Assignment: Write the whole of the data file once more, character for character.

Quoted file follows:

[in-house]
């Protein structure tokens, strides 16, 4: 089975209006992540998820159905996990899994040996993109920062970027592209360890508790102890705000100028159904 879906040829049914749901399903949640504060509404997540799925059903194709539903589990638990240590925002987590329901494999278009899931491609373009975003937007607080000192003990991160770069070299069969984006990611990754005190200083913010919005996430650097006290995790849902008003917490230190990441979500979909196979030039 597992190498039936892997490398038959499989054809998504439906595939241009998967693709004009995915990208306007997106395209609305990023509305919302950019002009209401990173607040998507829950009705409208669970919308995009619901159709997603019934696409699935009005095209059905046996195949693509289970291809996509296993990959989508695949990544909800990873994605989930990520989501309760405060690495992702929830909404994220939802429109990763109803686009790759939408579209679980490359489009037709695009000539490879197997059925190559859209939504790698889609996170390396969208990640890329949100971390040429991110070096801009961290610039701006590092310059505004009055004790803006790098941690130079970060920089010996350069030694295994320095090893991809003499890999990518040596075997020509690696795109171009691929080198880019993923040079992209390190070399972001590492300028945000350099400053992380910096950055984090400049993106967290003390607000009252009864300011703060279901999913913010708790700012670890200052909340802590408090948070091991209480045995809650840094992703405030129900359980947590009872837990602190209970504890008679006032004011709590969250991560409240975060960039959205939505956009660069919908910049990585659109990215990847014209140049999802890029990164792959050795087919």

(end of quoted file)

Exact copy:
[in-house]
């Protein structure tokens, strides 16, 4: 089975209006992540998820159905996990899994040996993109920062970027592209360890508790102890705000100028159904 879906040829049914749901399903949640504060509404997540799925059903194709539903589990638990240590925002987590329901494999278009899931491609373009975003937007607080000192003990991160770069070299069969984006990611990754005190200083913010919005996430650097006290995790849902008003917490230190990441979500979909196979030039 597992190498039936892997490398038959499989054809998504439906595939241009998967693709004009995915990208306007997106395209609305990023509305919302950019002009209401990173607040998507829950009705409208669970919308995009619901159709997603019934696409699935009005095209059905046996195949693509289970291809996509296993990959989508695949990544909800990873994605989930990520989501309760405060690495992702929830909404994220939802429109990763109803686009790759939408579209679980490359489009037709695009000539490879197997059925190559859209939504790698889609996170390396969208990640890329949100971390040429991110070096801009961290610039701006590092310059505004009055004790803006790098941690130079970060920089010996350069030694295994320095090893991809003499890999990518040596075997020509690696795109171009691929080198880019993923040079992209390190070399972001590492300028945000350099400053992380910096950055984090400049993106967290003390607000009252009864300011703060279901999913913010708790700012670890200052909340802590408090948070091991209480045995809650840094992703405030129900359980947590009872837990602190209970504890008679006032004011709590969250991560409240975060960039959205939505956009660069919908910049990585659109990215990847014209140049999802890029990164792959050795087919």